Distance: 13.6km (including Little Hector)
Elevation: 1,894m (including Little Hector)
Total Time: 9 hours 31 minutes (including Little Hector)
Date: October 4th, 2020
Note: I discovered post-trip that the true summit is western most point as documented on bivouac.com. The eastern summit (Andromache E1) is what’s incorrectly marked on OSM-based maps as the true summit. Nonetheless, Bivouac keeps this an unofficially named summit point, so I’ll keep this report up at the very least so you don’t make the same mistake I did!
Jeremy and I had just completed our first objective of the day: Little Hector and were now linked up on the trail to Mount Andromache. It was about 11:40am with plenty of daylight ahead of us, but also another ~600m of elevation to the top. At this point a dense layer of clouds had rolled in and was obscuring the very top of Little Hector. Mount Andromache still looked just below the cloud layer, but we were set on going cloud cover or not.
The route up Mount Andromache is pretty straightforward with sustained class 2 terrain the entire way. It’s mostly just a slog up 3 distinct scree/talus slopes to the first peak. Based on the maps/trip reports, we were heading for the first peak thinking it was Mount Andromache. We would later find out that it was actually an unnamed peak lower than the true Mount Andromache summit further west. Oh well, it was a fun objective nonetheless.
We started past the low point, a tarn at the 2400m elevation mark and followed our way eastwards until the slope eased near the eastern most aspect of Mount Andromache. We cut a sharp left and ascended directly up the slope. There were a few micro terrain sections that we had to navigate around, including a small cliff band at around 2530 meters. At this point the slope steepens further and it became hell to gain any elevation. Every few steps forward, we’d slide back.
This part was slow going, but eventually, at around the 2700 meter mark we reached the first plateau. From here we were able to pick an easy route up a big talus and screen slope and pushed on. Thankfully the second slope was mellower and much easier to ascend. When we hit the ~2850m mark there was another plateau and the final slope to the summit became visible. We took a break here to have lunch and check out the surroundings.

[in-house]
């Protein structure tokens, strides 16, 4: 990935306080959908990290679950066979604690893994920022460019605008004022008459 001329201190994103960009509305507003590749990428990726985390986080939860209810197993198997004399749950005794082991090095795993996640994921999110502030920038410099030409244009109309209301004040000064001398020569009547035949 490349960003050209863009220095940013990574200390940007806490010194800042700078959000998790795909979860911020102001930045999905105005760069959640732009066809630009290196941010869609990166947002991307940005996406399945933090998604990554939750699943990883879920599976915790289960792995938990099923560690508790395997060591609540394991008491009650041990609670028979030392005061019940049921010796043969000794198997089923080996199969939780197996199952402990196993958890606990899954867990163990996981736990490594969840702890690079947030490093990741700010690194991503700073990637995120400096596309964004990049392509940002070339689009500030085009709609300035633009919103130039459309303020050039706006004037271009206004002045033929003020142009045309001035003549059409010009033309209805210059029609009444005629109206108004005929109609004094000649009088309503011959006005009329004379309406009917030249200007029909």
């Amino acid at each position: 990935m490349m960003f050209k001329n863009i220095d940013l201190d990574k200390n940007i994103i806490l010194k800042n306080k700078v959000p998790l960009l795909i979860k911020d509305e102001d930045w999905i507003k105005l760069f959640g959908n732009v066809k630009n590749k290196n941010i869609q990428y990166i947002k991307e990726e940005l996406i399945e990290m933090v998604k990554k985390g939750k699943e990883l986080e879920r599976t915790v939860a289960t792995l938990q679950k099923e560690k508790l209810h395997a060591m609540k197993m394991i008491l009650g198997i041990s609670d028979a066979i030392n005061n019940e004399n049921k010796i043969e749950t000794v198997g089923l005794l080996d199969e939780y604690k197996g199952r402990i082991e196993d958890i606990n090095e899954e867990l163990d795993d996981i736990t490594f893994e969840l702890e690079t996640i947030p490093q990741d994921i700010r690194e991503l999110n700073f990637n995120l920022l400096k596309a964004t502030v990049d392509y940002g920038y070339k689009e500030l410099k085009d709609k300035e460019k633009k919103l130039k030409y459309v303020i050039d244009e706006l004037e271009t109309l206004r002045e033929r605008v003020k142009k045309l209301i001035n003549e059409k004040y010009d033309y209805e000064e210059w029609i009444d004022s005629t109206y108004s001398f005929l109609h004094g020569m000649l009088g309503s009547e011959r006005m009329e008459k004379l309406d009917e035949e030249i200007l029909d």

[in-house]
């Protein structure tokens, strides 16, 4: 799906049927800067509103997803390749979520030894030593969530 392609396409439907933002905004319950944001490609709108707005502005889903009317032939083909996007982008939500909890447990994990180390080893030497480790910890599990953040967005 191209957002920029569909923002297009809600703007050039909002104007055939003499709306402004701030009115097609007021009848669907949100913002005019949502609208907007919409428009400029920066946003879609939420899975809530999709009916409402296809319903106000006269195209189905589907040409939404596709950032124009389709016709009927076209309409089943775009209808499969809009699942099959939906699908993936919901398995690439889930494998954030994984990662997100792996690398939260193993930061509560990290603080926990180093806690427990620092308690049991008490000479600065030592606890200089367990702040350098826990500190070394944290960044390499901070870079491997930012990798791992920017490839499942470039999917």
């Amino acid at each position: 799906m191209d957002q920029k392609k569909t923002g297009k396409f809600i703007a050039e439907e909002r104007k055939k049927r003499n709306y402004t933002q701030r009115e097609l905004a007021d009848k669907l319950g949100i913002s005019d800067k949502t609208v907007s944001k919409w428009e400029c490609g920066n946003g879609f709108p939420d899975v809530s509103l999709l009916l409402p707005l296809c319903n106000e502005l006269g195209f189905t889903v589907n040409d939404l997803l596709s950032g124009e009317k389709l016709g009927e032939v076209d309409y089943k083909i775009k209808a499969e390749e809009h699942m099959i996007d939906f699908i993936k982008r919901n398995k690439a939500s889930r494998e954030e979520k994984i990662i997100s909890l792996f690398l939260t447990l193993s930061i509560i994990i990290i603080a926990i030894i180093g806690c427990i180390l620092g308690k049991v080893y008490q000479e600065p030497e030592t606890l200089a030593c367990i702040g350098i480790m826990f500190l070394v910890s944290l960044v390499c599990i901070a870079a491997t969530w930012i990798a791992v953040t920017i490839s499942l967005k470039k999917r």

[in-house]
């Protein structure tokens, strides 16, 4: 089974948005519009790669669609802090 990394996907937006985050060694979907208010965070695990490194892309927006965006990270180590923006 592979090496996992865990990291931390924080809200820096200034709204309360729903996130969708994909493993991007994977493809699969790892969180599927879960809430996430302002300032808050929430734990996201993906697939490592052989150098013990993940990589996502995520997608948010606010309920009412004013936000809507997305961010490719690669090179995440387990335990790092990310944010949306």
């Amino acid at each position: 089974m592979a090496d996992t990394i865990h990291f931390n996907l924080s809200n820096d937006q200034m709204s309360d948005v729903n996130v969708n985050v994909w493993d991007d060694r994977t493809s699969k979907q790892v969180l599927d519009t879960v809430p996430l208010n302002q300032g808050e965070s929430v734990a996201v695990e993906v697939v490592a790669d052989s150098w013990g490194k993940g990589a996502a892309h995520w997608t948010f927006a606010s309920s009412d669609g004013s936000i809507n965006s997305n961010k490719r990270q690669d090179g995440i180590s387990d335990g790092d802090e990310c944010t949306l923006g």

Both of us were feeling pretty bagged by this point, but the summit was within reach and all that stood between us and it was one last talus/scree slope. We made our final effort up the hill and reached the summit cairn around 1:00pm. The clouds were now covering the top and it started to drizzle rain. We took a few photos and then started the long trip back to the bottom.
I was concerned the rain would make the rocky descent slippery and dangerous, but in fact the rock was very porous and had no effect on traction whatsoever. We back tracked our original route down the third and second slopes, but for the first slope decided to follow some cairns we missed on the way up. This route produced a much tamer ascent/descent approach up the first slope… too bad we hadn’t found it on the way up. We made quick ground on the way down as a fair bit of the slope was loose and you could essentially just run down it.
Now we continued along past the tarn and stuck to the bottom side of Mount Andromache. We followed an established path all the way back to the cliff band just above the forested section of trail. Here we ran into some issues finding our original path up. It seems, in the darkness, we had ascended a fairly exposed route and neither of us were keen on down-climbing it. We did a bit of searching and found a tamer route down, but it still required some careful foot placement and stemming to reach terra firma again.
At last we were back on the forest trail. It’s a short 1km back to the car and it took us no time to reach the parking lot. It was a great feeling getting two amazing summits in one day and lots of fun scrambling throughout. It was now a 4 hour drive back to Kelowna, but the sun was still up and no issues with traffic. Another fantastic weekend with 3 peaks down!
If there’s one thing I can appreciate about scrambling in the Rockies it’s the amazingly short approaches. A kilometer or two and you’re already above the tree line and surrounded by unprecedented views!